Addiction, mental illness recovery stories, options shared at Huntingtown forum


Seven years ago, Mike Foley was homeless and living in a tent in Lusby. On Wednesday, he celebrated seven years of sobriety as he shared his “story of hope” with the dozens of people who attended the community forum on hope and healing from addictions and mental illnesses at Emmanuel Church in Huntingtown.

Foley, who grew up in Calvert County, said he had his first alcoholic drink when he was in high school and then transitioned to drugs. After obtaining a job with the Department of Defense, in which he “traveled all around the world” as a “functioning alcoholic and addict,” he settled back in Calvert County, where he met his now ex-wife.

After the two married, Foley said he “only drank and partied on the weekends.” The couple’s first son was born shortly after they wed, but four months after his birth, he died in his sleep, Foley said.

“That was a life-changing moment where I should have turned to God and looked for help,” he said Wednesday. “[But] I cursed God, and my drinking and using went to phenomenal levels.”

Foley said he and his ex-wife had two more children before she left him. Then, Foley said, he was fired from his job. He soon became homeless “for the first time” when he “reluctantly” made the decision to seek help.

Within a few years, Foley said, he “had everything back,” including a new job and a place to live. He then made the decision to go on a cruise, which made alcohol easily accessible to him. On the cruise, he ended up drinking, he said, and ended his sobriety. Foley said he “wiped out his bank account” and sold all of his possessions to fuel his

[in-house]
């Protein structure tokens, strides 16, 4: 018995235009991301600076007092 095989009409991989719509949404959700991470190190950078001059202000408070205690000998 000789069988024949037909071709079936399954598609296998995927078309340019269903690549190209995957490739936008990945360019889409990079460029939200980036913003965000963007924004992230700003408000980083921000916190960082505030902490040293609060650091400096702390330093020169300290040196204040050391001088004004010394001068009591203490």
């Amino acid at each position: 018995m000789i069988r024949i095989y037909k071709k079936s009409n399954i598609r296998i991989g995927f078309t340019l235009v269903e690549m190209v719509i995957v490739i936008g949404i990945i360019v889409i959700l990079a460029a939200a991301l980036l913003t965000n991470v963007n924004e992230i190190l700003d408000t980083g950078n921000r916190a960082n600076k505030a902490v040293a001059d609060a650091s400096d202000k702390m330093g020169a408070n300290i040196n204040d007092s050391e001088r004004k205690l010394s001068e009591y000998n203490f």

addiction, and he soon found himself again living in a tent in the woods.

“Finally, I had a moment of clarity,” Foley said. “I went and asked my dad for help.”

With the support of his family, he was able to successfully complete a rehabilitation program and lived in a halfway house for a while. He then returned to Calvert County, where he said he reconnected with his two children and met a woman who is now his fiancé.

Foley’s main message was that although a person may hit rock bottom, treatment and recovery is possible.

“There is no quick fix but there is hope and there is healing,” said Emmanuel Church pastor the Rev. Vic Simpson.

Before the forum began, Simpson shared with the attendees struggles of his own personal experiences with addiction and his familiarity with drug abuse and mental illnesses through family members.

“… I was able to recover and overcome through God, and God alone,” Simpson said, adding that “as a veteran of many battles with addictions … [they] have left me scarred but not scared. God is using me to spread hope to others and to let them know that you can overcome.”

Simpson reminded those in attendance that recovery “did not come easy,” but is a journey with many bumps and 

struggles. He said after the forum, representatives from more than a dozen community organizations were available for anyone to use as a resource for finding solutions to drug addiction and mental health illness. Read More…

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